I Lost My Daughters in Gaza Last Time. Surely the Bloodshed Has to End

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The Guardian/UK

I Lost My Daughters in Gaza Last Time. Surely the Bloodshed Has to End

Huge courage is needed now to heal historic wounds and cease the killing, abandoning all justifications for war

I was shocked to read of it. Another massacre. How many more massacres can Palestinians stand? How many can onlookers tolerate? Surely, now it's time to face reality: military means and violence will never put an end to this conflict. The notion of occupied and occupier must finish.

The Palestinians and Israelis can succeed when they take courageous steps to move forward towards a healthy and sustainable future in which we all share. And the international community can never, any more, turn away.

The Israelis cannot claim self-defence. It is invasion, using all means from all directions – from air, ground and sea. Israel's cabinet authorised the mobilisation of up to 75,000 reservists late last Friday, preparing the ground for a possible Gaza invasion. Rather than self-defence, it is escaping responsibility. By contrast, is it not the right of the occupied to fight and free themselves from occupation and the continuous invasion and humiliations?

What allows evil to flourish is good people doing nothing. It's time for political leaders to be courageous. What are they going to say to their children when they watch other children killed. Where's an international system built on justice and human values?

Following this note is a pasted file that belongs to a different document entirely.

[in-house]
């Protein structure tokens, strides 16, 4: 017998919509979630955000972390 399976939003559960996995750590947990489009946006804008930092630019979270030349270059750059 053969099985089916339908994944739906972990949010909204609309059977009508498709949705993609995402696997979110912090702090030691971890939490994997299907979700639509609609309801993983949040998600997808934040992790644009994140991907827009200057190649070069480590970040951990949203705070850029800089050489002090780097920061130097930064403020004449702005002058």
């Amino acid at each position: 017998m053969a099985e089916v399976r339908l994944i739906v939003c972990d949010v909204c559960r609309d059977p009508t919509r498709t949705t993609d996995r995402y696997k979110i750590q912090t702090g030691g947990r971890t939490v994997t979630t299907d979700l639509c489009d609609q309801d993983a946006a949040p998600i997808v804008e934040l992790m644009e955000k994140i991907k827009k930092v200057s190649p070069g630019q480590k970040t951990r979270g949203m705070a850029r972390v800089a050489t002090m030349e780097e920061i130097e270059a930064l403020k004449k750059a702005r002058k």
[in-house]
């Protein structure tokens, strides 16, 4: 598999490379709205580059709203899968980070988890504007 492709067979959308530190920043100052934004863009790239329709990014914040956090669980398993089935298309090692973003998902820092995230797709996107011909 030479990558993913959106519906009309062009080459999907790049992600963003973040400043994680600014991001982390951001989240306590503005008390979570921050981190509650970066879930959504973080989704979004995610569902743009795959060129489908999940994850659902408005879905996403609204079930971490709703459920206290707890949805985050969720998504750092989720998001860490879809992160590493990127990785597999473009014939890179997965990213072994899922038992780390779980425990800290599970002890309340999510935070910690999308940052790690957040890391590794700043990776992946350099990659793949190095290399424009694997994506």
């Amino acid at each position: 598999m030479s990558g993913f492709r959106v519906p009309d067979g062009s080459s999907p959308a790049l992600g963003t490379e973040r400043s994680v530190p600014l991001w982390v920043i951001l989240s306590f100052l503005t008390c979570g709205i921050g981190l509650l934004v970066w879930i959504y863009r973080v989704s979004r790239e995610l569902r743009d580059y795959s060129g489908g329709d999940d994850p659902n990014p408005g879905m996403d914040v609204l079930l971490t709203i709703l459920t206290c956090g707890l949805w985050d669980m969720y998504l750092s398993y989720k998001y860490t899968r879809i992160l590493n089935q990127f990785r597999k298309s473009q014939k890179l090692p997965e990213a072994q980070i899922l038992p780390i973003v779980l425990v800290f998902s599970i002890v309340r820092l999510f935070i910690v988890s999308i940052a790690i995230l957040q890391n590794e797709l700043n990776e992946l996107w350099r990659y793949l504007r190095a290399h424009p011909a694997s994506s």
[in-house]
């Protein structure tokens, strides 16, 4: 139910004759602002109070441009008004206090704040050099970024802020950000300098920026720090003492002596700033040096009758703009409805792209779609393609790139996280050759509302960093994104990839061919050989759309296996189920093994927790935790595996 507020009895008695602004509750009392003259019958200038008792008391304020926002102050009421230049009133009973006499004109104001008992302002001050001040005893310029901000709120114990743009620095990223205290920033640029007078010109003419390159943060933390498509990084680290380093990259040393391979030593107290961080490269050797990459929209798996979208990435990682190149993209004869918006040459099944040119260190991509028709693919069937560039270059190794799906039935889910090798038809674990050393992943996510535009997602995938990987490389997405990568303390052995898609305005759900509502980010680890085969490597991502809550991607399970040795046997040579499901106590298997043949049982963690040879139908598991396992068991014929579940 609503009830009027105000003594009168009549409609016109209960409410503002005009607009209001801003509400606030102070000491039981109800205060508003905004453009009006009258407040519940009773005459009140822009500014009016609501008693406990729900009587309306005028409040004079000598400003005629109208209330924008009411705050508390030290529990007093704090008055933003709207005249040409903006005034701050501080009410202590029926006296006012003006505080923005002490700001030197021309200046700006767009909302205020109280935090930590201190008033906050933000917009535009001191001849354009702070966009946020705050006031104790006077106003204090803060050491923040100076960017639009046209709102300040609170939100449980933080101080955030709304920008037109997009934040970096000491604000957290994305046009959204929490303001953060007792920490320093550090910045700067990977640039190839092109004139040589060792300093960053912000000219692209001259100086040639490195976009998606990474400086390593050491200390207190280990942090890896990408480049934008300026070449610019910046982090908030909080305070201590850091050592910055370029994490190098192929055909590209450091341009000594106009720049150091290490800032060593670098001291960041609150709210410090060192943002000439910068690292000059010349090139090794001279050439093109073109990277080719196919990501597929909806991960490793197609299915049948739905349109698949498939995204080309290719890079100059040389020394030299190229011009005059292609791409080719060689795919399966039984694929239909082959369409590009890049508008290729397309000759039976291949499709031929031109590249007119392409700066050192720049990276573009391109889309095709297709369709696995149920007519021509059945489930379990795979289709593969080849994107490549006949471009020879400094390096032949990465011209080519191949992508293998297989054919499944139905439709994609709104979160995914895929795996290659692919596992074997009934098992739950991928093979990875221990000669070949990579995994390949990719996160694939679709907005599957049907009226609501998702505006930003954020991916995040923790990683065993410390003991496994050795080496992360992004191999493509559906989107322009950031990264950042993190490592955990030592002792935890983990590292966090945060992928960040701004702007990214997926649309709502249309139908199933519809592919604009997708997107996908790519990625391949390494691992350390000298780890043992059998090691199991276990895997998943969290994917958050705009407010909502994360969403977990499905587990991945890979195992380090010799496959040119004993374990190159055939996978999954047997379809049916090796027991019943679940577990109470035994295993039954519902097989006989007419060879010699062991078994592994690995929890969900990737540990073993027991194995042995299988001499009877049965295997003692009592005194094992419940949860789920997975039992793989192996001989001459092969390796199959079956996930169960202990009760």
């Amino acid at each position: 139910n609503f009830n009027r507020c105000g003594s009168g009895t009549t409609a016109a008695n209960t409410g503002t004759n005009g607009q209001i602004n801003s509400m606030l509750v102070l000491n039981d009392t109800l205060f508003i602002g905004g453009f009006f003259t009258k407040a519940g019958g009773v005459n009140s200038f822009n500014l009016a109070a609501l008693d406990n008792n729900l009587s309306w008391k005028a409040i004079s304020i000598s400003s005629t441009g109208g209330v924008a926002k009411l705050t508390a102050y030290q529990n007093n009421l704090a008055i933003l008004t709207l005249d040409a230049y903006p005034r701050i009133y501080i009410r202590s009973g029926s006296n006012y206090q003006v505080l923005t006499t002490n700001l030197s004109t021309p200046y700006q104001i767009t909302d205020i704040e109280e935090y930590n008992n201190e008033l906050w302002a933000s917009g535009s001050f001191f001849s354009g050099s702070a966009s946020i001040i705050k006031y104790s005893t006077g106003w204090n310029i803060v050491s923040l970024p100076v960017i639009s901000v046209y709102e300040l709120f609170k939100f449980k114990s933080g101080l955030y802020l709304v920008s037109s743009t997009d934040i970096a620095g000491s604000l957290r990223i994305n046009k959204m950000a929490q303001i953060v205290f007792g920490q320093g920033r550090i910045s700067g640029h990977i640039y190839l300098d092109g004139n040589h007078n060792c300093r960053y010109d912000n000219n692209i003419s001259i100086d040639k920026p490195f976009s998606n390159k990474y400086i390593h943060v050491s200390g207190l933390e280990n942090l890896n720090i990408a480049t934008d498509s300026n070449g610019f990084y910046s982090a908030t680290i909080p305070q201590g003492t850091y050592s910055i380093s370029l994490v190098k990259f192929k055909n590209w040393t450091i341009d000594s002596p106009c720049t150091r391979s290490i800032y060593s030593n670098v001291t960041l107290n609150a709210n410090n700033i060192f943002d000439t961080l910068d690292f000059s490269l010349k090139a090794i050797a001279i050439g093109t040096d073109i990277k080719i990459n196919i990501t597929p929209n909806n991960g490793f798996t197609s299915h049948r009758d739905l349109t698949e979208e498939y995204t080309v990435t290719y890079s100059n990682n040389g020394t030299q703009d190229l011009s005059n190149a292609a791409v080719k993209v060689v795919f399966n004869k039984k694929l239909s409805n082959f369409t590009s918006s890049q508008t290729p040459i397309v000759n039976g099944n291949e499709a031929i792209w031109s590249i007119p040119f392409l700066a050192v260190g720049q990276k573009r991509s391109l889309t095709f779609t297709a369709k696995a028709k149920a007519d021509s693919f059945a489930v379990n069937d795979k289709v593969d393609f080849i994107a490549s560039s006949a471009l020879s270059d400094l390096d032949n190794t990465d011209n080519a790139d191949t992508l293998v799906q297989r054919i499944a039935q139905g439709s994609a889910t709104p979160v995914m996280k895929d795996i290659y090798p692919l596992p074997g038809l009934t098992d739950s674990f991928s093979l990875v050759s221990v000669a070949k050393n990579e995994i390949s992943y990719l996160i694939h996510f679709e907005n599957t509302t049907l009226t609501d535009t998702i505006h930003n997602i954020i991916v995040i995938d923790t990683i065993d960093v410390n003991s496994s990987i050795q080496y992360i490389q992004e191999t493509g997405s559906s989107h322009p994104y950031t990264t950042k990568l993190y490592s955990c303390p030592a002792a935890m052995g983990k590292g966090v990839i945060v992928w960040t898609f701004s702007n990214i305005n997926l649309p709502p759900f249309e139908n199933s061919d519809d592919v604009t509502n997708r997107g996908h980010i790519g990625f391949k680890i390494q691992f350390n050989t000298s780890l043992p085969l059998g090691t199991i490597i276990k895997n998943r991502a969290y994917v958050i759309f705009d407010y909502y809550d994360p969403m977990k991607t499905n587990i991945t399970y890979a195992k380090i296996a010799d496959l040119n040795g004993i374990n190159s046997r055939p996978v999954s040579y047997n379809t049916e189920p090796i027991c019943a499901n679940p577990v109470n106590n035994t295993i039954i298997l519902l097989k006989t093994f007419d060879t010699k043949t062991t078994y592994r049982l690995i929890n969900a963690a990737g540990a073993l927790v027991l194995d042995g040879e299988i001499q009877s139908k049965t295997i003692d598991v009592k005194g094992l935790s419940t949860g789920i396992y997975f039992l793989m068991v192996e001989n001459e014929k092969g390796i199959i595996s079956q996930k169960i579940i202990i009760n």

History repeats itself, it's said. But this time history has not been allowed to repeat itself, since there has been no let up in the suffering and killing of the Palestinians, which continues on a daily basis. And we tend to keep appointments – at the time of elections, there are invasions, Palestinian blood used to win political campaigns.

But this action endangers the life and future not only of Palestinians but also of Israelis. For this act is suicidal as well as destructive. The ultimate enemies are ignorance, arrogance, fear and greed. And the real courage would be to implement the peace treaties and plans. As I write, 39 Palestinians and three Israelis have been killed and more than 300 people severely wounded. The killed include eight children, three women, including one pregnant, and four elderly. Of the severely wounded there are 102 children. It is, again, a human tragedy.

The political and military leadership – including all Israeli generals – know that military means will never put an end to this violence. We also know that occupations end and this one will eventually finish too. So, let's call a halt now to this craziness. Instead of using force against civilians, why not invest energy in moving forward in the peace treaties? The wound cannot heal while all the time there is a great commitment to deepening it and to add salt to it. My family in Gaza are not safe; and the same can be said for all those innocent people in Israel.